By Chris Boggus
Entirely East Lansing
All residents of the Lansing area will be able to gather downtown, April 25, for the fourth annual Taste of East Lansing. There will be 15 food vendors, live music, and children’s activities from 3-6 p.m. that Saturday.
“Two dollars per ticket: one dollar goes to the vendor, and one dollar is split between the Community Relations Coalition and our community sponsor, which this year is Capital Area Housing Partnership,” said Megan Clark, assistant to the city manager. “It’s a joint fundraiser, and a good opportunity for vendors because it gets their name out there, and supports two nonprofit organizations.”
Clark is on the board for the Community Relations Coalition.
“The primary purpose of the organization is to create a really good foundation between students and permanent residents, and it has really morphed into a community-building function,” said Clark. “Every year we hire ten interns that are funded through the CRC and they are partnered with an East Lansing resident who helps take them under their wing.”
Kary Moyer, a senior at Michigan State, has been an intern with the CRC for the past year.
“The CRC is really great for me as a student,” said Moyer. “Other than the professional experience, I’ve gotten to know East Lansing more in the past year than I did my previous three years at MSU. I had no idea how much there was in the community before I started my work with the CRC.”
Annette Irwin, a senior board member of the CRC, says the most unique part of their organization is its value in relationships among student interns and East Lansing residents.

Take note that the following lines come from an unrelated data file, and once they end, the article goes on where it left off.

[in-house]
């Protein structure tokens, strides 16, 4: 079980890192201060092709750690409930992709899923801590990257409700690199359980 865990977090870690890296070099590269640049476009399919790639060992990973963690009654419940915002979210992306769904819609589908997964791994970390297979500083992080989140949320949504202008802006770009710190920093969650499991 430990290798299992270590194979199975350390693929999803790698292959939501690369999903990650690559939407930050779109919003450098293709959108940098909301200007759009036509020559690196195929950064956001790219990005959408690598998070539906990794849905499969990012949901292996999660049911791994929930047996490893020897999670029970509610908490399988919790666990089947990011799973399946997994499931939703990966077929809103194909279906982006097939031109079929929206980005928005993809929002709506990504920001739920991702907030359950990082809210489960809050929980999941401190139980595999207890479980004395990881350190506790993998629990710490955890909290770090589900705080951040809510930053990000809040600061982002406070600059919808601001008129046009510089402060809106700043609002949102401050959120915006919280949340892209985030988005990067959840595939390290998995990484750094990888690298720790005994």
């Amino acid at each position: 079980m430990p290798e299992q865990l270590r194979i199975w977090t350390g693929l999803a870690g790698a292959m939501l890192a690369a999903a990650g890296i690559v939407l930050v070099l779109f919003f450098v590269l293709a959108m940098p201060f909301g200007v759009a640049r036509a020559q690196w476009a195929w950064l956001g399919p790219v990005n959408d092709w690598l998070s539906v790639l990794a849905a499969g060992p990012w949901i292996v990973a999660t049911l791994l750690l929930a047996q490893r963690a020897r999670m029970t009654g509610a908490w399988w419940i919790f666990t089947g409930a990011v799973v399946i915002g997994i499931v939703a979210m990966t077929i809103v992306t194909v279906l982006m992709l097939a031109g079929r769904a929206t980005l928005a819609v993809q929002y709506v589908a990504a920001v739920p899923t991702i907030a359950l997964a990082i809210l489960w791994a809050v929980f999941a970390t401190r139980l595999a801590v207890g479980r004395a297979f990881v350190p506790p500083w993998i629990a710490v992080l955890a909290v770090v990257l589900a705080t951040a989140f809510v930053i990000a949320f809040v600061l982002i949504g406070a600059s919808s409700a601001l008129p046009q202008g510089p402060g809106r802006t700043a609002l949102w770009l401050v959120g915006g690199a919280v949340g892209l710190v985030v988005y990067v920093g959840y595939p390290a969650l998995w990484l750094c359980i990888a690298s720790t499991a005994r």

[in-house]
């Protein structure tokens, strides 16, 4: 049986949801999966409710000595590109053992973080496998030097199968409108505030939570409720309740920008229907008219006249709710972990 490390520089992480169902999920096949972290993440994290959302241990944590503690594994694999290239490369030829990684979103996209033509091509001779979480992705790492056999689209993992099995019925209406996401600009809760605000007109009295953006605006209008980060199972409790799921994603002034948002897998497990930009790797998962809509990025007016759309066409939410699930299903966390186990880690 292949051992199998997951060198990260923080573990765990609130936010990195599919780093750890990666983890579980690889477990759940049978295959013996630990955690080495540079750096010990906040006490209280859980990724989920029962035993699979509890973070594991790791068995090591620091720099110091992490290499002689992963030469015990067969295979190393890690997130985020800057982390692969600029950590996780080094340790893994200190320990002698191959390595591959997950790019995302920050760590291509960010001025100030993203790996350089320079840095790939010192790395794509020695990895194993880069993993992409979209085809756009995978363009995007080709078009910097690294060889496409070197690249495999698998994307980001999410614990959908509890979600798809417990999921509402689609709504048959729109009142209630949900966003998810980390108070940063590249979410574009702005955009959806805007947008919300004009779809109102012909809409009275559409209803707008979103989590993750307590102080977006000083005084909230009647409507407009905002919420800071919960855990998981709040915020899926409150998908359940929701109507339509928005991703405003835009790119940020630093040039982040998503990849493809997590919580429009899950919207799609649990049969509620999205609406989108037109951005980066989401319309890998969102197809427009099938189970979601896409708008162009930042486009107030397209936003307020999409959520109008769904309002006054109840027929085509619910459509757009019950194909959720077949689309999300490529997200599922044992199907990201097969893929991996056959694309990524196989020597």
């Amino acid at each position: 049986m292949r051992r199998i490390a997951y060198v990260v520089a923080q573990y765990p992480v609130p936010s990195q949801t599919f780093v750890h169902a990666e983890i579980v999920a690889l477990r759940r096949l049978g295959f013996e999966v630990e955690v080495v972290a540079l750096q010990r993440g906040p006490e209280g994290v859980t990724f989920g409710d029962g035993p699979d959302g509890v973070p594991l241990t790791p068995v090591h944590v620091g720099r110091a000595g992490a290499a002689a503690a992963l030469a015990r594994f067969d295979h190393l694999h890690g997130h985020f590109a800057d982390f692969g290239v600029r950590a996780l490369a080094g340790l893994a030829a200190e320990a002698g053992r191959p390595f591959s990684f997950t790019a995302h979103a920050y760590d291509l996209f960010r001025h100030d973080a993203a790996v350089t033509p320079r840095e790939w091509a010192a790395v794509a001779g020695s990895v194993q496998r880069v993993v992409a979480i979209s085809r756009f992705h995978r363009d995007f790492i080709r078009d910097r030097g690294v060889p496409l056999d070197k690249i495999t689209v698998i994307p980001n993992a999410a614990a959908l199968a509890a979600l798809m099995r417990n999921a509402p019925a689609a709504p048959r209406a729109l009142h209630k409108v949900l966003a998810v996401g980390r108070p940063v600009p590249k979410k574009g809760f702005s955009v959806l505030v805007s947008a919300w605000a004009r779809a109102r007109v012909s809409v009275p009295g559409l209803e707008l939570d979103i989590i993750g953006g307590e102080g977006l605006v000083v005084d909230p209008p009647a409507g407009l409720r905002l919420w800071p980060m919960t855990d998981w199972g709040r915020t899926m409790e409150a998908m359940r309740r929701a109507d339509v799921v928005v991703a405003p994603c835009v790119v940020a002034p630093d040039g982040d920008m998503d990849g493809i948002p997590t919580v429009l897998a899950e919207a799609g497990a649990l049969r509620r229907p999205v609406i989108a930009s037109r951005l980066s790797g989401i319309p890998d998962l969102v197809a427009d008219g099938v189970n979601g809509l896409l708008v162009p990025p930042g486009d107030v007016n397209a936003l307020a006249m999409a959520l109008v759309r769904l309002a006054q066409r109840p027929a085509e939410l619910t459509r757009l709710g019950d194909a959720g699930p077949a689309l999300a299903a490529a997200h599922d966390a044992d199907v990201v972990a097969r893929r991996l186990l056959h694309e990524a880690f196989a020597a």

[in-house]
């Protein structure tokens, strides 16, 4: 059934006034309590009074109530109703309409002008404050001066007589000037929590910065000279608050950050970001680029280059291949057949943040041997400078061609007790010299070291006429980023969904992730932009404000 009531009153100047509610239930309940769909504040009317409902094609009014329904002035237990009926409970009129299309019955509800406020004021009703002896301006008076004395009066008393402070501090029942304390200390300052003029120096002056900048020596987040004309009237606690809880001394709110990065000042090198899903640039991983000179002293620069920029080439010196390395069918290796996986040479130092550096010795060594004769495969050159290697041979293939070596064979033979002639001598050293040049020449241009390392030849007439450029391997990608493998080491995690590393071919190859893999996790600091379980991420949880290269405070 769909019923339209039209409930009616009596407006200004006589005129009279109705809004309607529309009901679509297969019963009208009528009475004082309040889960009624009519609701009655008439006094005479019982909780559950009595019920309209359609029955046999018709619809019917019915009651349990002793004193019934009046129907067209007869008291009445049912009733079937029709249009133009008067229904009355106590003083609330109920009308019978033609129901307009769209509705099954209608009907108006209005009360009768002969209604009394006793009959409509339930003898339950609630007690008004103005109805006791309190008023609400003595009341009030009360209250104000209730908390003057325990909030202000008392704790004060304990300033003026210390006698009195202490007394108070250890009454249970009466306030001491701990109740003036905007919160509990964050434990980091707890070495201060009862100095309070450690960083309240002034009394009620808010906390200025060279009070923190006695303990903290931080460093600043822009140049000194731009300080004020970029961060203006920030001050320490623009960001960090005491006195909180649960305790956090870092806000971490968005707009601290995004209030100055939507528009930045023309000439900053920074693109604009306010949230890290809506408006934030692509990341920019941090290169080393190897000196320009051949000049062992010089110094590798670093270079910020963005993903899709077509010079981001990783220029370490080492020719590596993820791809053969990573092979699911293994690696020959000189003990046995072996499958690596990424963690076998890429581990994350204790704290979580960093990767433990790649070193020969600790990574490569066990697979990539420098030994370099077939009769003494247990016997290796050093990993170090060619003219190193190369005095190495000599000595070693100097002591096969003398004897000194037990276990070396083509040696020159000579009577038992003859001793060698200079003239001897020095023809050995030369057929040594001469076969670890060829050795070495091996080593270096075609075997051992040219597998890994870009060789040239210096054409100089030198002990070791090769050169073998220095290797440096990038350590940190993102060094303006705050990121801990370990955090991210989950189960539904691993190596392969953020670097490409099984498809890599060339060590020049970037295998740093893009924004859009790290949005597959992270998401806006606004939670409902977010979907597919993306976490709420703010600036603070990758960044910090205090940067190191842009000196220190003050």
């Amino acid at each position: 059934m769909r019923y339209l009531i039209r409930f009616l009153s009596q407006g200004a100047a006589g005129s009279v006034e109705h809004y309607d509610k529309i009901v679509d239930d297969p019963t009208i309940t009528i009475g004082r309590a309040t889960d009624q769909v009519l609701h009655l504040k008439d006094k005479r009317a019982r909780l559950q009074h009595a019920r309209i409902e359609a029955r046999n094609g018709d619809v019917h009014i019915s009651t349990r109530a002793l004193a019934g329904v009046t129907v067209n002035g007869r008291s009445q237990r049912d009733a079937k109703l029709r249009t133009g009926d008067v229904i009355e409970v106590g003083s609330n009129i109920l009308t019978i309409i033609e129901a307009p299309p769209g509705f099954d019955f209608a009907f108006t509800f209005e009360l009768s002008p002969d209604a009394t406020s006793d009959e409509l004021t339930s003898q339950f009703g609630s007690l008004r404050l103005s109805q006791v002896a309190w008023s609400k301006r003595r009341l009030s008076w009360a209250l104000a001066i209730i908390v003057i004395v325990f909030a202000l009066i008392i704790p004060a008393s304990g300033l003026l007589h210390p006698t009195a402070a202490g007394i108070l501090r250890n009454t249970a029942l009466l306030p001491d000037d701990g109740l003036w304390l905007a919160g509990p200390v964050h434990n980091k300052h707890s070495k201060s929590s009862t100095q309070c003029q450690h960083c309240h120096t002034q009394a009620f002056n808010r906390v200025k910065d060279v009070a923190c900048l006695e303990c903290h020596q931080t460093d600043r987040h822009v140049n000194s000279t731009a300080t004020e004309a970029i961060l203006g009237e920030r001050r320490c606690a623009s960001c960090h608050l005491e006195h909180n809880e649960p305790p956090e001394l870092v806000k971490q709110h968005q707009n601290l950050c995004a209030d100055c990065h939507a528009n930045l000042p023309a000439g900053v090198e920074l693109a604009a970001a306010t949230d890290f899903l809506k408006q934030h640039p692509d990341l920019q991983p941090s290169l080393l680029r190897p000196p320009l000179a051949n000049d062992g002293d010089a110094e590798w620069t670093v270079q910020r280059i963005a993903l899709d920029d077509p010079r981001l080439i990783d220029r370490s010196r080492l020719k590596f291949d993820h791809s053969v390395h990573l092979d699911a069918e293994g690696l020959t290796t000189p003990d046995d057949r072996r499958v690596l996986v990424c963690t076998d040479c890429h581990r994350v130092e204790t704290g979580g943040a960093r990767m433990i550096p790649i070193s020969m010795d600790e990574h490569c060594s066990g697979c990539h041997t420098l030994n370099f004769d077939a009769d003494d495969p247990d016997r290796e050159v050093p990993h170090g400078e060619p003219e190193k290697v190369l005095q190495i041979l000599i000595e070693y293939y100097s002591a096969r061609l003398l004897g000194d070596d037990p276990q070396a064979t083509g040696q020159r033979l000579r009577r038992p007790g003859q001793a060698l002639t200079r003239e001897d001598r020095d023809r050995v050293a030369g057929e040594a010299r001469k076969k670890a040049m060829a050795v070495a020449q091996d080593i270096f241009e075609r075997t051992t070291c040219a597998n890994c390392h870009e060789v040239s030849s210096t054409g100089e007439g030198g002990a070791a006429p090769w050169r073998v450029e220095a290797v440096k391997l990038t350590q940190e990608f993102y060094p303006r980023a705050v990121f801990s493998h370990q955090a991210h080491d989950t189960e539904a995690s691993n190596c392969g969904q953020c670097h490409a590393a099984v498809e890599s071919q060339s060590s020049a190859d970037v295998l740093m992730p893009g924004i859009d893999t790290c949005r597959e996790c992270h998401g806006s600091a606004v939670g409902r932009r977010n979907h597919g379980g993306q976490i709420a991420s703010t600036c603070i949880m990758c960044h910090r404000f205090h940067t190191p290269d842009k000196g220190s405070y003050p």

“We have Michigan State student interns who really become ambassadors for the area of the community in which they live; whether that be Bailey, Red Cedar or Oakhill,” said Irwin.
Moyer and her fellow interns help recruit the different vendors for this event among other tasks.
“I specifically worked with Beggar’s Banquet and Sweet Lorraine’s Fabulous Mac n’ Cheez!,” said Moyer. “I have also been working with the marketing committee for the event. We put together the promotional material and are now organizing the advertising coordination for the event.”
The biggest lesson Moyer has learned through her internship is the importance of communication.
“I think the most important skill I have learned, though, is about building relationships across the community to better the city as a whole, and how important it is to foster communication between different groups in East Lansing,” said Moyer.
The Taste of East Lansing event is an important community builder for residents of all ages, and has grown over the past three years.
“This is held when the students are still here, the weather is starting to warm up, and it’s fun for little kids as well as the older people,” said Clark.“So you could be 3 and come eat food, and do children’s activities, or you could be 80 and come eat food while listening to the music.”
There is the annual ice cream social in the fall, and the Taste of East Lansing in the spring. CRC is proud of both of these community-building events, because not all college towns have the same interwoven community between residents and students.
“Our community is wonderful, but we are not unique as a college town situation,” said Irwin. “You could go anywhere in the world and they will struggle with the same issues we do, but our intern structure at the CRC is very unique compared to most other college towns.”
This year’s Taste of East Lansing event should be a good turnout, according to Moyer.
“There is definitely more momentum going into this year. It is an event that businesses and community members recognize now, which makes it easier to organize and promote. I am certain that Taste of East Lansing will be an event in the years to come and will continue to engage community members.”
Tickets can be purchased upon arrival for $2 each.